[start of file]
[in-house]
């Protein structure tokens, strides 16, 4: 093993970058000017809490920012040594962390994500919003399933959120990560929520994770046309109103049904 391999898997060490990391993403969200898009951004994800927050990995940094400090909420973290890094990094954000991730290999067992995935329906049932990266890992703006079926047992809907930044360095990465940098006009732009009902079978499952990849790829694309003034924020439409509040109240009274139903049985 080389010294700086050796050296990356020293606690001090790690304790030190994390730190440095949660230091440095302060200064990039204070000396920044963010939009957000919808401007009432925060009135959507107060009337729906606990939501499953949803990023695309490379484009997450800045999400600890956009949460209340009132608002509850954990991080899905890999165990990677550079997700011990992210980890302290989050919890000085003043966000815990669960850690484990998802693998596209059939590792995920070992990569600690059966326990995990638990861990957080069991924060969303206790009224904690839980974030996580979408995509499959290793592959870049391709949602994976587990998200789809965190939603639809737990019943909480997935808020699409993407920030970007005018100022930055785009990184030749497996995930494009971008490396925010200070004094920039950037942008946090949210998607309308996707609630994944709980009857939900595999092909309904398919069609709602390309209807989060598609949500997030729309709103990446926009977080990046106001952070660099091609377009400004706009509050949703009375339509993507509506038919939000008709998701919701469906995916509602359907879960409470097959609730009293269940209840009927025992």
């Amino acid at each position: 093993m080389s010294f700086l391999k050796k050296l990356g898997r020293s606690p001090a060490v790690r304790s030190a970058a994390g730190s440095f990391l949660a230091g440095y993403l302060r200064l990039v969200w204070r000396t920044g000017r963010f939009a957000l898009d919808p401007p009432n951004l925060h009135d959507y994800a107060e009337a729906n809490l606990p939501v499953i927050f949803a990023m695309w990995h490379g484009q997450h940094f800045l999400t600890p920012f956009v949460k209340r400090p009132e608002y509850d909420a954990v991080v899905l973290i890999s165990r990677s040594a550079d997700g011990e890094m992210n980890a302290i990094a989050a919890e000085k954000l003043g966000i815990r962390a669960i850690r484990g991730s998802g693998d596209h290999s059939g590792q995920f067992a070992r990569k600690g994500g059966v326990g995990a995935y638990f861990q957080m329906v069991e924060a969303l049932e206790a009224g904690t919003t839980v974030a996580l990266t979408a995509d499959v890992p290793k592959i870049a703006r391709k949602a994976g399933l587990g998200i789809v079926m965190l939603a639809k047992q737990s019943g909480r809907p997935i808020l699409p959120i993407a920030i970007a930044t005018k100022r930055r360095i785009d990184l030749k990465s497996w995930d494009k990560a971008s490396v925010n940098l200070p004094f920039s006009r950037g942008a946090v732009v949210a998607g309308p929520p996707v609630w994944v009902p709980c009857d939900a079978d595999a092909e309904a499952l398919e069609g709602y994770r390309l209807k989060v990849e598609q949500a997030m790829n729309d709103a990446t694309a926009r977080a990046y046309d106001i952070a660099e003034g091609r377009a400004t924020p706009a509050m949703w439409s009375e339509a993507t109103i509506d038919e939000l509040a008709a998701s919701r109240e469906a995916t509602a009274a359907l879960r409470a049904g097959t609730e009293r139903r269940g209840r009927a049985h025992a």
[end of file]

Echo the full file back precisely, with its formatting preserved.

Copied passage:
[in-house]
């Protein structure tokens, strides 16, 4: 093993970058000017809490920012040594962390994500919003399933959120990560929520994770046309109103049904 391999898997060490990391993403969200898009951004994800927050990995940094400090909420973290890094990094954000991730290999067992995935329906049932990266890992703006079926047992809907930044360095990465940098006009732009009902079978499952990849790829694309003034924020439409509040109240009274139903049985 080389010294700086050796050296990356020293606690001090790690304790030190994390730190440095949660230091440095302060200064990039204070000396920044963010939009957000919808401007009432925060009135959507107060009337729906606990939501499953949803990023695309490379484009997450800045999400600890956009949460209340009132608002509850954990991080899905890999165990990677550079997700011990992210980890302290989050919890000085003043966000815990669960850690484990998802693998596209059939590792995920070992990569600690059966326990995990638990861990957080069991924060969303206790009224904690839980974030996580979408995509499959290793592959870049391709949602994976587990998200789809965190939603639809737990019943909480997935808020699409993407920030970007005018100022930055785009990184030749497996995930494009971008490396925010200070004094920039950037942008946090949210998607309308996707609630994944709980009857939900595999092909309904398919069609709602390309209807989060598609949500997030729309709103990446926009977080990046106001952070660099091609377009400004706009509050949703009375339509993507509506038919939000008709998701919701469906995916509602359907879960409470097959609730009293269940209840009927025992």
């Amino acid at each position: 093993m080389s010294f700086l391999k050796k050296l990356g898997r020293s606690p001090a060490v790690r304790s030190a970058a994390g730190s440095f990391l949660a230091g440095y993403l302060r200064l990039v969200w204070r000396t920044g000017r963010f939009a957000l898009d919808p401007p009432n951004l925060h009135d959507y994800a107060e009337a729906n809490l606990p939501v499953i927050f949803a990023m695309w990995h490379g484009q997450h940094f800045l999400t600890p920012f956009v949460k209340r400090p009132e608002y509850d909420a954990v991080v899905l973290i890999s165990r990677s040594a550079d997700g011990e890094m992210n980890a302290i990094a989050a919890e000085k954000l003043g966000i815990r962390a669960i850690r484990g991730s998802g693998d596209h290999s059939g590792q995920f067992a070992r990569k600690g994500g059966v326990g995990a995935y638990f861990q957080m329906v069991e924060a969303l049932e206790a009224g904690t919003t839980v974030a996580l990266t979408a995509d499959v890992p290793k592959i870049a703006r391709k949602a994976g399933l587990g998200i789809v079926m965190l939603a639809k047992q737990s019943g909480r809907p997935i808020l699409p959120i993407a920030i970007a930044t005018k100022r930055r360095i785009d990184l030749k990465s497996w995930d494009k990560a971008s490396v925010n940098l200070p004094f920039s006009r950037g942008a946090v732009v949210a998607g309308p929520p996707v609630w994944v009902p709980c009857d939900a079978d595999a092909e309904a499952l398919e069609g709602y994770r390309l209807k989060v990849e598609q949500a997030m790829n729309d709103a990446t694309a926009r977080a990046y046309d106001i952070a660099e003034g091609r377009a400004t924020p706009a509050m949703w439409s009375e339509a993507t109103i509506d038919e939000l509040a008709a998701s919701r109240e469906a995916t509602a009274a359907l879960r409470a049904g097959t609730e009293r139903r269940g209840r009927a049985h025992a």